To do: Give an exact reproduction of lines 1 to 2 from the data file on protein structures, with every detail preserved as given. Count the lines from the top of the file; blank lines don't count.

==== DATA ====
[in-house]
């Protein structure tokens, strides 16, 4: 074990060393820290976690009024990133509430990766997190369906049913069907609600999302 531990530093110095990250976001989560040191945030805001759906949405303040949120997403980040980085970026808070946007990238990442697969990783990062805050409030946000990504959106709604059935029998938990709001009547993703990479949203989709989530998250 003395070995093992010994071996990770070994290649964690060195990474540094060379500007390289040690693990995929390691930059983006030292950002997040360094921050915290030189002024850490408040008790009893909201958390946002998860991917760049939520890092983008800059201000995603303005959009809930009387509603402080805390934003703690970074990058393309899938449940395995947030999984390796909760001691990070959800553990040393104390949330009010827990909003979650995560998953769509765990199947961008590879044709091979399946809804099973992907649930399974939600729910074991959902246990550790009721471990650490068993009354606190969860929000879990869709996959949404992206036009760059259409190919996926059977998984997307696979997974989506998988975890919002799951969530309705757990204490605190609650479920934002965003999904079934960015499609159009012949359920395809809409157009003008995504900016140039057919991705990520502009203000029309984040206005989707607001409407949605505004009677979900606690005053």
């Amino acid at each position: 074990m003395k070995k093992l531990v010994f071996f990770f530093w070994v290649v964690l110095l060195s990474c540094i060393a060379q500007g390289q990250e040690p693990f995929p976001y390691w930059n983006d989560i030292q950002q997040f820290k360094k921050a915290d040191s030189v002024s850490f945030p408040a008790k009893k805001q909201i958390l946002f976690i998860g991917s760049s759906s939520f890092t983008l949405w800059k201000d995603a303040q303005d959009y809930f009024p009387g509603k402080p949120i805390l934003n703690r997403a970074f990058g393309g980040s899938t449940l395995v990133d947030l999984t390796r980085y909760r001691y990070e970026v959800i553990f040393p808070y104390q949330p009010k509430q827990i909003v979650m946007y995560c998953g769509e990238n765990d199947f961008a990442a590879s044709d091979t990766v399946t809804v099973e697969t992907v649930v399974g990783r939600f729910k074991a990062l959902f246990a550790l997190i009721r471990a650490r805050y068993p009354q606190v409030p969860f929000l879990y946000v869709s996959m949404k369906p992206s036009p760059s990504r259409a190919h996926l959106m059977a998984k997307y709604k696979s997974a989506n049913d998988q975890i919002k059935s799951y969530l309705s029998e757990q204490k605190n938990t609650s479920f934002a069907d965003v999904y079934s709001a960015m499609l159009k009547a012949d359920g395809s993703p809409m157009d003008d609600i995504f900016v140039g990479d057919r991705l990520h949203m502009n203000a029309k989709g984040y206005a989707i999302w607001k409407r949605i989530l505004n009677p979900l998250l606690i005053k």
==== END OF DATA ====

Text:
[in-house]
């Protein structure tokens, strides 16, 4: 074990060393820290976690009024990133509430990766997190369906049913069907609600999302 531990530093110095990250976001989560040191945030805001759906949405303040949120997403980040980085970026808070946007990238990442697969990783990062805050409030946000990504959106709604059935029998938990709001009547993703990479949203989709989530998250 003395070995093992010994071996990770070994290649964690060195990474540094060379500007390289040690693990995929390691930059983006030292950002997040360094921050915290030189002024850490408040008790009893909201958390946002998860991917760049939520890092983008800059201000995603303005959009809930009387509603402080805390934003703690970074990058393309899938449940395995947030999984390796909760001691990070959800553990040393104390949330009010827990909003979650995560998953769509765990199947961008590879044709091979399946809804099973992907649930399974939600729910074991959902246990550790009721471990650490068993009354606190969860929000879990869709996959949404992206036009760059259409190919996926059977998984997307696979997974989506998988975890919002799951969530309705757990204490605190609650479920934002965003999904079934960015499609159009012949359920395809809409157009003008995504900016140039057919991705990520502009203000029309984040206005989707607001409407949605505004009677979900606690005053």